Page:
The Council of Seven

by J. C. Snaith. New York: D, Appleton & Co. 1921. 8vo, vi+346 pp. $2.00.
IN one of Stephen Leacock’s literary satires, published in 1920, there is an amusing skit entitled Who do you think did it? which might have been written as a good-natured burlesque on The Council of Seven, by J. C. Snaith, save that the skit apparently preceded the novel by a year. To find the burlesque antedating the story it travesties, almost makes one accept Oscar Wilde’s theory that nature imitates art when creating an incredible sunset. Both in Mr, Leacock’s satire and in Mr. Snaith’s novel, the hero is the manager of a huge newspaper syndicate, and in both cases The Planet is the name of a journal controlled by the great chief. But it is Mr. Snaith, and not Mr. Leacock, who christens him ‘The Colossus, and who casually refers to his ‘ smile famous upon five continents.’
Mr. Snaith has brought the methods of the detective story to the telling of an up-to-date tale of Peace and War, and various other timely topics discussed by everyone to-day. The struggle between the principle of Evil as personified in Saul Hartz, ’the Colossus,’ and the Council of Seven as representing a belief in Universal Peace even to the extent of committing murders in order to attain it, makes a story which is entirely readable in spite of palpable exaggerations; yet it is one which does seem to fall between the stools of fantasy and fact.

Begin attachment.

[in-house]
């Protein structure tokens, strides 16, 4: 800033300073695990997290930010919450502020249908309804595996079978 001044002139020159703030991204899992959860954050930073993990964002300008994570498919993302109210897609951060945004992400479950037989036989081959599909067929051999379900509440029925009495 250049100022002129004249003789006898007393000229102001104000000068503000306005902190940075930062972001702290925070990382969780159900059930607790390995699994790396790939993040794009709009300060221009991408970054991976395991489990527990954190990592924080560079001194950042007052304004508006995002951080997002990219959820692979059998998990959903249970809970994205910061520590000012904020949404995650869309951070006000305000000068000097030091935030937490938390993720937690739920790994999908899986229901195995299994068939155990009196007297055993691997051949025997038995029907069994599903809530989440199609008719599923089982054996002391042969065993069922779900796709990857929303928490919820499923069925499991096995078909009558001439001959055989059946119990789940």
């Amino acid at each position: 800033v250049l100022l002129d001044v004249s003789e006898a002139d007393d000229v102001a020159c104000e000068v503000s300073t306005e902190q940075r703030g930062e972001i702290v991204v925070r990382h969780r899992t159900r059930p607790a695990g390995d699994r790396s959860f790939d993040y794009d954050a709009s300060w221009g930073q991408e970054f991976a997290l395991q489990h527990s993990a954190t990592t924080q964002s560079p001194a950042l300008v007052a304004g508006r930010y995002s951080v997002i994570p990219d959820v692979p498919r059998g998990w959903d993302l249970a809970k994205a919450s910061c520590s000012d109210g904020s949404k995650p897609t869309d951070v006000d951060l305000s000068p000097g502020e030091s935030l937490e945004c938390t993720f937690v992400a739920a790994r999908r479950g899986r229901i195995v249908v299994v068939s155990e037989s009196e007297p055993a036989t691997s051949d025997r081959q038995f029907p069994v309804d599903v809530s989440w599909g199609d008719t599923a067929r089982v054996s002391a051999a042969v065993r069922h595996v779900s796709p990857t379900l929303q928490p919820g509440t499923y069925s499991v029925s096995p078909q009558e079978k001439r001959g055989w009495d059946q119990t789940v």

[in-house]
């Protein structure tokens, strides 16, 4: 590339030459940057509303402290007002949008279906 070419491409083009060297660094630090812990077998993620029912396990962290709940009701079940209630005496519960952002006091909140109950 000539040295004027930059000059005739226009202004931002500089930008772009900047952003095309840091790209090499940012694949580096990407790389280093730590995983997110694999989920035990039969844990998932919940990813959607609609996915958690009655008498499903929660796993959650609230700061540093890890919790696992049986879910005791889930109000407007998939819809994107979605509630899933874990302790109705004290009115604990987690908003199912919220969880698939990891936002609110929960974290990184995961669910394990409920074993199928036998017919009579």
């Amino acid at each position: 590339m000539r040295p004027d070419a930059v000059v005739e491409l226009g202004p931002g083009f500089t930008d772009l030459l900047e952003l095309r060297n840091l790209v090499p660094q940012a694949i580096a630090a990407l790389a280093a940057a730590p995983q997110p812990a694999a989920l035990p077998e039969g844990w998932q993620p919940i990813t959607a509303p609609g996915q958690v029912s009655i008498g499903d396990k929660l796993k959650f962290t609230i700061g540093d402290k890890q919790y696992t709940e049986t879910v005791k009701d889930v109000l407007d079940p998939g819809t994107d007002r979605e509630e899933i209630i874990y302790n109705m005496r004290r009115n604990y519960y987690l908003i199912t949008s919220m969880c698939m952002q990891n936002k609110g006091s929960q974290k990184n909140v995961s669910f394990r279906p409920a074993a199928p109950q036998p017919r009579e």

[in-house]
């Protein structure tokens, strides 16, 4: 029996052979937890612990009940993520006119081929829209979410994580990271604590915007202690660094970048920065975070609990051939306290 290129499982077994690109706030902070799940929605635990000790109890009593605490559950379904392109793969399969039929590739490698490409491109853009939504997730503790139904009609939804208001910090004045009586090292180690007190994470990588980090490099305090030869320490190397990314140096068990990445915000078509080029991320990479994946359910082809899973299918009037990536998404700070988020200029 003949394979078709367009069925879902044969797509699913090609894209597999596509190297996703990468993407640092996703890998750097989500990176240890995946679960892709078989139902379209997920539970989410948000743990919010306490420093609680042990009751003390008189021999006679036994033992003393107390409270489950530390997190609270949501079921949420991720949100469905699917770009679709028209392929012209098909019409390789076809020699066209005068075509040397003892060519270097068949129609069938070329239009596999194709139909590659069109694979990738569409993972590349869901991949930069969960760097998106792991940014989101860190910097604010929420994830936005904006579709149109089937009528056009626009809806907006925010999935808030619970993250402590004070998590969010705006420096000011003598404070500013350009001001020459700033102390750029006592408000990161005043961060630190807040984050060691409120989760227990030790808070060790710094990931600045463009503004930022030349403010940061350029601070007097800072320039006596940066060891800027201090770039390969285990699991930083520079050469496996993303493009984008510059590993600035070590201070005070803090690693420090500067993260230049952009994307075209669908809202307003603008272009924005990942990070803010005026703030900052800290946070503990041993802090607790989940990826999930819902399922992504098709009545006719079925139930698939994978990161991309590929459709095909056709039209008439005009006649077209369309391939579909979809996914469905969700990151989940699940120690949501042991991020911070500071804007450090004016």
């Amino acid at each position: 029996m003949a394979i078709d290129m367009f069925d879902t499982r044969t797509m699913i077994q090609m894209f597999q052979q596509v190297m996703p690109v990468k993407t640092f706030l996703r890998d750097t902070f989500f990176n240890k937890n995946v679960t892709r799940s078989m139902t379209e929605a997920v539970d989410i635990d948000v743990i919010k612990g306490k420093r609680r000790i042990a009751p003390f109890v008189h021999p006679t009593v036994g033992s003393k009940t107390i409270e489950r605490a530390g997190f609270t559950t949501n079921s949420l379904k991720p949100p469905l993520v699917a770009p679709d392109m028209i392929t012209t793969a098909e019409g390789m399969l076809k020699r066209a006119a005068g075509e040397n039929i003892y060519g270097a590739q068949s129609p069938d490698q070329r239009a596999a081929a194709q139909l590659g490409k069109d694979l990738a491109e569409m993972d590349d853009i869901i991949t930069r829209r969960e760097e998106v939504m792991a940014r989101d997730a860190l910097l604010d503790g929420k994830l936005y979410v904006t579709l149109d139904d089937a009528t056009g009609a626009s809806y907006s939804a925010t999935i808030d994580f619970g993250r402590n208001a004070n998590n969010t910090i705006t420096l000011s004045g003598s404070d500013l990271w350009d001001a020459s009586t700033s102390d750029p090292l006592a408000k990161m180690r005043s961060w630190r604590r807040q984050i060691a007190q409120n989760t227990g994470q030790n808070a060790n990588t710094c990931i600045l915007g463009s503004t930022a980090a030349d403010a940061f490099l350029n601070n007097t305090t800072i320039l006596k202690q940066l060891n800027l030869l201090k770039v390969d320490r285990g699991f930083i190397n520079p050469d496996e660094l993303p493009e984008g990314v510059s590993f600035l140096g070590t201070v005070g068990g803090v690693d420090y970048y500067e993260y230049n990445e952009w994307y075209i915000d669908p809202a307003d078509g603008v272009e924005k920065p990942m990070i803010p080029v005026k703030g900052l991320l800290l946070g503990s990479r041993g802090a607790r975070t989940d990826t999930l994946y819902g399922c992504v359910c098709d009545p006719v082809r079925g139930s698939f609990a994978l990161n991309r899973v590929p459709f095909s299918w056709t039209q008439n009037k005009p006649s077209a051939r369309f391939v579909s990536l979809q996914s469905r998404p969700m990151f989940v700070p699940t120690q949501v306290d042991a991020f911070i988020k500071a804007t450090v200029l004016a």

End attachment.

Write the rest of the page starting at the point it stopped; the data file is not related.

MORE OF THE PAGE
The adventures of Sherlock Holmes are hardly more preposterous than those which befall John Endor and Saul Hartz, but they are more enthralling. Stevenson in The New Arabian Nights is scarcely more fantastic than Mr. Snaith in his weaving of the web of good and evil motives; but in one case we are transported by the touch of a magician to a land of mystery, in which we believe; in the other, we find ourselves living in modern England and facing contemporary problems, yet not believing in the realities around us. We do not believe in the astounding group of international supermen who compose the Council of Seven, nor in the greatest Uebermensch of all, the Colossus,’ whose fortunes we nevertheless follow with incredulous interest, till the driver of aspeeding van, in the character of a ileus ex—or perhaps more truly inmachina, runs over him, and thereby saves the heroine from the necessity of committing murder from the very highest motives.
This timely removal of the villain does not convince us as being an inevitable stroke of fate, but it does convince the real hero of the book (a possible future prime minister) that ‘there is a God after all.’
Will this strange mingling of fantastic fact and realistic fancy help the reputation of Mr. Snaith, who presumably wishes to do more than make a railroad journey seem shorter to the reader of his latest book? The words with which the heroine —more skeptical than her husband — brings the book to a close, answer tbe question: ‘ I wonder— I wonder.’